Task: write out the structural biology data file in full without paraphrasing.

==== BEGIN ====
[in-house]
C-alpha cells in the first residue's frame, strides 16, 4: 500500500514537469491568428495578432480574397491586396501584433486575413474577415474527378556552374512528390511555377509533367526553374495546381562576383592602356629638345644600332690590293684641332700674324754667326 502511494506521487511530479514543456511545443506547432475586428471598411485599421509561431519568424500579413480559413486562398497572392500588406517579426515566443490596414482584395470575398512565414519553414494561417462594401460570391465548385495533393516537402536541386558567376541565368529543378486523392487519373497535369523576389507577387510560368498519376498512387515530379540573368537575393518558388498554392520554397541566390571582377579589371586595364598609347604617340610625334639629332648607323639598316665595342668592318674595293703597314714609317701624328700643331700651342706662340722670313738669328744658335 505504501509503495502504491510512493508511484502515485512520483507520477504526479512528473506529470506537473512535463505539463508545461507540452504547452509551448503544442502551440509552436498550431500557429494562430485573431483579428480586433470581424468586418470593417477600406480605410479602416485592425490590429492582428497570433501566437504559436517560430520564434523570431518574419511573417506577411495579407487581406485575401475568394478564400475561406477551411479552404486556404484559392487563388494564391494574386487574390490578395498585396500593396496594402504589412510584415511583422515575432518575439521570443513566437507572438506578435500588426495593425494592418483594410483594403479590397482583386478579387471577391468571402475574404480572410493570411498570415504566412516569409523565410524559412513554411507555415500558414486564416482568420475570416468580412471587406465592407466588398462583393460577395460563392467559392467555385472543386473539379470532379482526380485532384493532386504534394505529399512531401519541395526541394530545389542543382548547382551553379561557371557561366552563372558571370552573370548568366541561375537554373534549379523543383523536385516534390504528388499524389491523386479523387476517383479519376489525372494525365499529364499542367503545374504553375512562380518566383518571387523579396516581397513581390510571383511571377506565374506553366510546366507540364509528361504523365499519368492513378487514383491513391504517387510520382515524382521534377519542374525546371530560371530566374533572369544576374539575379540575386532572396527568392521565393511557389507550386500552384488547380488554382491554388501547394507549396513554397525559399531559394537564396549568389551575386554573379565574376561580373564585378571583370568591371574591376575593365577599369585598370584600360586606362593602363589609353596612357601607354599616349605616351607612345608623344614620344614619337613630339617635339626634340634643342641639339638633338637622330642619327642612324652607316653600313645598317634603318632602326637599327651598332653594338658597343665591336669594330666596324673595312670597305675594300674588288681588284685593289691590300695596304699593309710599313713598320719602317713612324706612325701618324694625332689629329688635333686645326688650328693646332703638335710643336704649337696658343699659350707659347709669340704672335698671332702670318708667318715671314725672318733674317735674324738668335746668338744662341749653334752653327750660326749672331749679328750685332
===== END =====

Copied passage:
[in-house]
C-alpha cells in the first residue's frame, strides 16, 4: 500500500514537469491568428495578432480574397491586396501584433486575413474577415474527378556552374512528390511555377509533367526553374495546381562576383592602356629638345644600332690590293684641332700674324754667326 502511494506521487511530479514543456511545443506547432475586428471598411485599421509561431519568424500579413480559413486562398497572392500588406517579426515566443490596414482584395470575398512565414519553414494561417462594401460570391465548385495533393516537402536541386558567376541565368529543378486523392487519373497535369523576389507577387510560368498519376498512387515530379540573368537575393518558388498554392520554397541566390571582377579589371586595364598609347604617340610625334639629332648607323639598316665595342668592318674595293703597314714609317701624328700643331700651342706662340722670313738669328744658335 505504501509503495502504491510512493508511484502515485512520483507520477504526479512528473506529470506537473512535463505539463508545461507540452504547452509551448503544442502551440509552436498550431500557429494562430485573431483579428480586433470581424468586418470593417477600406480605410479602416485592425490590429492582428497570433501566437504559436517560430520564434523570431518574419511573417506577411495579407487581406485575401475568394478564400475561406477551411479552404486556404484559392487563388494564391494574386487574390490578395498585396500593396496594402504589412510584415511583422515575432518575439521570443513566437507572438506578435500588426495593425494592418483594410483594403479590397482583386478579387471577391468571402475574404480572410493570411498570415504566412516569409523565410524559412513554411507555415500558414486564416482568420475570416468580412471587406465592407466588398462583393460577395460563392467559392467555385472543386473539379470532379482526380485532384493532386504534394505529399512531401519541395526541394530545389542543382548547382551553379561557371557561366552563372558571370552573370548568366541561375537554373534549379523543383523536385516534390504528388499524389491523386479523387476517383479519376489525372494525365499529364499542367503545374504553375512562380518566383518571387523579396516581397513581390510571383511571377506565374506553366510546366507540364509528361504523365499519368492513378487514383491513391504517387510520382515524382521534377519542374525546371530560371530566374533572369544576374539575379540575386532572396527568392521565393511557389507550386500552384488547380488554382491554388501547394507549396513554397525559399531559394537564396549568389551575386554573379565574376561580373564585378571583370568591371574591376575593365577599369585598370584600360586606362593602363589609353596612357601607354599616349605616351607612345608623344614620344614619337613630339617635339626634340634643342641639339638633338637622330642619327642612324652607316653600313645598317634603318632602326637599327651598332653594338658597343665591336669594330666596324673595312670597305675594300674588288681588284685593289691590300695596304699593309710599313713598320719602317713612324706612325701618324694625332689629329688635333686645326688650328693646332703638335710643336704649337696658343699659350707659347709669340704672335698671332702670318708667318715671314725672318733674317735674324738668335746668338744662341749653334752653327750660326749672331749679328750685332